Dogwood turns so beautifully — wet or dry. So when a neighbor was cutting down a dogwood tree, I salvaged quite a bit of the tree.
This particular branch — probably the smallest thing I did salvage from the tree cutting — will make several big wood beads. And since the azaleas are uncharacteristically in bloom right now, I took a picture of the branch by the azaleas.
The branch is cut into bead-size lengths. I decide what size bead the branch will become and then drill the appropriate size hole in the branch. Since, in this particular case, the wood is still green (i.e. not been kiln dried) it is best if the hole for the bead takes out the core of the branch. Otherwise the wood will crack when drying over the next several months.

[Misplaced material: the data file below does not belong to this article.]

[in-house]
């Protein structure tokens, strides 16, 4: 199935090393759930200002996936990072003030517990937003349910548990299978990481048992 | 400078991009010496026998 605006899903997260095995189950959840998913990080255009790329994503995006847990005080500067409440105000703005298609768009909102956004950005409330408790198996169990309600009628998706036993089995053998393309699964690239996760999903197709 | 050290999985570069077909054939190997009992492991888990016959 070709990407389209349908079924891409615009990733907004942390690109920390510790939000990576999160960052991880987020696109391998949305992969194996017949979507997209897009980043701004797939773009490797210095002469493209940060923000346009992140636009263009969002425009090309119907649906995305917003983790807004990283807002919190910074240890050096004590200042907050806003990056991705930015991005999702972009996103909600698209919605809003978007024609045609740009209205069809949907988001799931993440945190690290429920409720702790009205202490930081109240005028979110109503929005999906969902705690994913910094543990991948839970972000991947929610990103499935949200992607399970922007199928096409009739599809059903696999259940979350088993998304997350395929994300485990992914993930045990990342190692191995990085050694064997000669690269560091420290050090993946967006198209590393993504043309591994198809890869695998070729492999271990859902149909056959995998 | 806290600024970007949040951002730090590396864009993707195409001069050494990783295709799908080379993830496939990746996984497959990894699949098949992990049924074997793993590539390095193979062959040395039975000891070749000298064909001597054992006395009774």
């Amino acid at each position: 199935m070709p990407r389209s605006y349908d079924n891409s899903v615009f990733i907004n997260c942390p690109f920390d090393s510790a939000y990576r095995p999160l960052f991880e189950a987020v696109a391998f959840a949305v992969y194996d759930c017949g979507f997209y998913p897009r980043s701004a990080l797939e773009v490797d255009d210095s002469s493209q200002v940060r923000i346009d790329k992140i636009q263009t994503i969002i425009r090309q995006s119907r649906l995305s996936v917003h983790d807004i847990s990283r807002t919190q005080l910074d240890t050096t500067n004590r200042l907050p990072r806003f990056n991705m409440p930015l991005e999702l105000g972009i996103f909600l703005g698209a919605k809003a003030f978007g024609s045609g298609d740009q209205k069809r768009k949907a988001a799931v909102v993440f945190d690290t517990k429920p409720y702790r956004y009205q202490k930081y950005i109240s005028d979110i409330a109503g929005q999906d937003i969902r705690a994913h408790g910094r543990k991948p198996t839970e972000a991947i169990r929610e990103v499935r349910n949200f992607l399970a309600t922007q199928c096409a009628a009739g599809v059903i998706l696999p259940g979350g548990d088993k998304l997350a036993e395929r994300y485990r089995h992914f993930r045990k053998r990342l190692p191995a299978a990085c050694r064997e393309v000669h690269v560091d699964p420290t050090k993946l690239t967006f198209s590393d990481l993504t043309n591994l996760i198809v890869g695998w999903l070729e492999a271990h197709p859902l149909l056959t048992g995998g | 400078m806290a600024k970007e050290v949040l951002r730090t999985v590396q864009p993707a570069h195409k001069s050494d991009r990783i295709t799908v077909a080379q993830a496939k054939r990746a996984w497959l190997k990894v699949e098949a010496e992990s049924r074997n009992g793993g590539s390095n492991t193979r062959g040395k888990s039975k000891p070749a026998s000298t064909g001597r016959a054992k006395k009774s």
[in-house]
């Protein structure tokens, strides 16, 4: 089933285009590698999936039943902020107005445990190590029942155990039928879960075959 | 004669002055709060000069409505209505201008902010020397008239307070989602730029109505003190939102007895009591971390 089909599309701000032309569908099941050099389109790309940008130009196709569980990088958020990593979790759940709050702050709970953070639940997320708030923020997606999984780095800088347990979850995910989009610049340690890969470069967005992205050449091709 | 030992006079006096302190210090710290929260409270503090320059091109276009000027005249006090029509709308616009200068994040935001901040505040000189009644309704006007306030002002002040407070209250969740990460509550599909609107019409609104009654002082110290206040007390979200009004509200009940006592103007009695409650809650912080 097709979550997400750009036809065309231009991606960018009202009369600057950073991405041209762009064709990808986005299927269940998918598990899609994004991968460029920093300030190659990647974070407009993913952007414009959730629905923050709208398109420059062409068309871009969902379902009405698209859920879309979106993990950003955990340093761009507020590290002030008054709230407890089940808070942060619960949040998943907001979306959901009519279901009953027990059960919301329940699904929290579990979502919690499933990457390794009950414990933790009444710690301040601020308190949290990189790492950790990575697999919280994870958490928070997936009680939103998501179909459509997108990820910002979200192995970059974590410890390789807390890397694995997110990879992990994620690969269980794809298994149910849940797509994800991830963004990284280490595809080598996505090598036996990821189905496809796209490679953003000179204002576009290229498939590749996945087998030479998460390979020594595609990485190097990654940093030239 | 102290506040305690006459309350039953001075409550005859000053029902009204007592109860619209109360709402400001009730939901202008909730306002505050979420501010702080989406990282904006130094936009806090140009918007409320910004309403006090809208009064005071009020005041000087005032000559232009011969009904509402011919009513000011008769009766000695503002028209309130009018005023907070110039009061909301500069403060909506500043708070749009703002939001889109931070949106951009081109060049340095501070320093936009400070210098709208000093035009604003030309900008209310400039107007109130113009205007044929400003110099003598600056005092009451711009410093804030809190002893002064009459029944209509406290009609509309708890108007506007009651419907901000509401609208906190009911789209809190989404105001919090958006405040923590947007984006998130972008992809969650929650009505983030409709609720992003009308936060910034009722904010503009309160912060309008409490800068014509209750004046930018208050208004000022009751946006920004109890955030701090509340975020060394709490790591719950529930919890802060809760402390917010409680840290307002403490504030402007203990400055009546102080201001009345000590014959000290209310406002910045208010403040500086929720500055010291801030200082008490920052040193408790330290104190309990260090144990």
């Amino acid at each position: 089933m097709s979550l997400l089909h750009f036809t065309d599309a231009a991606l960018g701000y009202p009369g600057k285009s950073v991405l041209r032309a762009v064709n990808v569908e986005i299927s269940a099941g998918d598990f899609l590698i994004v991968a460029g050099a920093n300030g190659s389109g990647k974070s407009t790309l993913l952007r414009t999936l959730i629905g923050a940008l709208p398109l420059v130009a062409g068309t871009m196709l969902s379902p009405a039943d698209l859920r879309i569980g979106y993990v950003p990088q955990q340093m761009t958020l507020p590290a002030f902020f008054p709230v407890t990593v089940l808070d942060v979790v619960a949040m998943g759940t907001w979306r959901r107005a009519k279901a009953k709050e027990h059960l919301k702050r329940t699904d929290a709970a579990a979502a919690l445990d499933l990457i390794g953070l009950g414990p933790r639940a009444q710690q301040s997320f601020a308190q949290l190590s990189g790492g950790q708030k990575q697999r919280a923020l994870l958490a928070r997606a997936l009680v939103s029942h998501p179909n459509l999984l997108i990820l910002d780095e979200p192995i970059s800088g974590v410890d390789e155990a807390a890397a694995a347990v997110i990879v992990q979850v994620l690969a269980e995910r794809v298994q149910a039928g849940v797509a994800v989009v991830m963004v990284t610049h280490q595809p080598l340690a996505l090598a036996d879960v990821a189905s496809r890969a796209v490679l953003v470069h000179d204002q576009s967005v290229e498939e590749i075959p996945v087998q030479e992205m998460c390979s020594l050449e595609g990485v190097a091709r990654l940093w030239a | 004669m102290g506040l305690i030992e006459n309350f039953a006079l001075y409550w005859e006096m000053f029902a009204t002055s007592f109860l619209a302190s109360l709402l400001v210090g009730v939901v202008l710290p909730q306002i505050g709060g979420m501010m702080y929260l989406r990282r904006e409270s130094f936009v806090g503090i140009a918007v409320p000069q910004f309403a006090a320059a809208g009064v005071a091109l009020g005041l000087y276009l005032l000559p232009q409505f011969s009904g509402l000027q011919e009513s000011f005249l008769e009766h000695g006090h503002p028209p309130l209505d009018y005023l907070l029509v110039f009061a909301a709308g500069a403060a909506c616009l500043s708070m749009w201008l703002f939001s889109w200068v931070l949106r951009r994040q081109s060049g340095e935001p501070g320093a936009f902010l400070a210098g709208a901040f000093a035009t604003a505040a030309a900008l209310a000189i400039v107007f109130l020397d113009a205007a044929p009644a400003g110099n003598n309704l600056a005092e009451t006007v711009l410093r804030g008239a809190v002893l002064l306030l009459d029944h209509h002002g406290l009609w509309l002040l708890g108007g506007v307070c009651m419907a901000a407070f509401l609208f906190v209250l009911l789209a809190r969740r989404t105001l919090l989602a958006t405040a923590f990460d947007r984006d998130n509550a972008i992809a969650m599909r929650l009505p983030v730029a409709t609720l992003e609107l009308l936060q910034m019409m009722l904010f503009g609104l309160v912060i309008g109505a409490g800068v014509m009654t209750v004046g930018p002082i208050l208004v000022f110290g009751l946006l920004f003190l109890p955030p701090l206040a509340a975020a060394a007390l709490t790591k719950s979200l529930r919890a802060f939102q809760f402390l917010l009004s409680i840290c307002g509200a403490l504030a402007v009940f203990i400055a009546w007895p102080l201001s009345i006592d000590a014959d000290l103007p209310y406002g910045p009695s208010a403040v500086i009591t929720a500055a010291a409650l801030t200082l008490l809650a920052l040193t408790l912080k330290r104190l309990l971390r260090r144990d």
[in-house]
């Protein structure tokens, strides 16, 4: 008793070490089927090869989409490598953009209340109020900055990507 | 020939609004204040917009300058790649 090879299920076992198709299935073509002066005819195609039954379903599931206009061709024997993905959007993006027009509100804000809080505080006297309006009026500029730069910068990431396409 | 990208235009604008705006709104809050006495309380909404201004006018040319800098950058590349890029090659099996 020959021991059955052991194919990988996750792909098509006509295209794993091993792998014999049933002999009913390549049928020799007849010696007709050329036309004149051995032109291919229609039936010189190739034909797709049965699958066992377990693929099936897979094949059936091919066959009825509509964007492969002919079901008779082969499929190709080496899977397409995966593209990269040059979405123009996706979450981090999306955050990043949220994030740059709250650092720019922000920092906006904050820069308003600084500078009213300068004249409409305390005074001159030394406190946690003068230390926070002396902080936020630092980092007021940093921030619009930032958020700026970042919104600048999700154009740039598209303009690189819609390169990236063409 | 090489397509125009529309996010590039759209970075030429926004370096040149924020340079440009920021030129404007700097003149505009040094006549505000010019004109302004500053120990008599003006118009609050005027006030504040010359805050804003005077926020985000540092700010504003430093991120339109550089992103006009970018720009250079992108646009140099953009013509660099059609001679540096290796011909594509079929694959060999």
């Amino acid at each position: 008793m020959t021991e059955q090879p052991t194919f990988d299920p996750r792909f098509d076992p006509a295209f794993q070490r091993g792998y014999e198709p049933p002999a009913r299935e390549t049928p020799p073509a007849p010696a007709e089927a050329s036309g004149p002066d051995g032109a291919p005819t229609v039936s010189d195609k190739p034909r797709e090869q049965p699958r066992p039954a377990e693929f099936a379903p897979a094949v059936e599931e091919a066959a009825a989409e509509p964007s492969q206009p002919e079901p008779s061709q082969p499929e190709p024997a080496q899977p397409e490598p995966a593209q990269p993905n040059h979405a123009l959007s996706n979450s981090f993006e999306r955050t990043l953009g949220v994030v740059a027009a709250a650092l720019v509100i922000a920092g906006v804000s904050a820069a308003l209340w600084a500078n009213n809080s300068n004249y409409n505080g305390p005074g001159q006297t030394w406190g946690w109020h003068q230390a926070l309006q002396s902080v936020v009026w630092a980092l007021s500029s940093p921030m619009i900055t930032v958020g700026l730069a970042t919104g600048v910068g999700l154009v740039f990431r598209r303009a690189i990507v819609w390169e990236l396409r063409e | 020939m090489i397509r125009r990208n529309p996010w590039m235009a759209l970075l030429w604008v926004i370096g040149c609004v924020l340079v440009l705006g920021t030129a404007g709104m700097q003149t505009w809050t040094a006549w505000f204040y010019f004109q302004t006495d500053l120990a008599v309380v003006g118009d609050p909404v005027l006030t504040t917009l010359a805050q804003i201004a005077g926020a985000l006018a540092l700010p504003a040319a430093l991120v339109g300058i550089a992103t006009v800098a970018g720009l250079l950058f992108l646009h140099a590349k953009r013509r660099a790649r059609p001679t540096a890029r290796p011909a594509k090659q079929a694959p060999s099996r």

Dogwood is one of my favorites for making a lot of things from branch flutes to beads or buttons. Since it is such a white wood I like to change it up a bit by adding color or texture lines.
These are two beads I turned as a reward for finishing the turning of two flutes.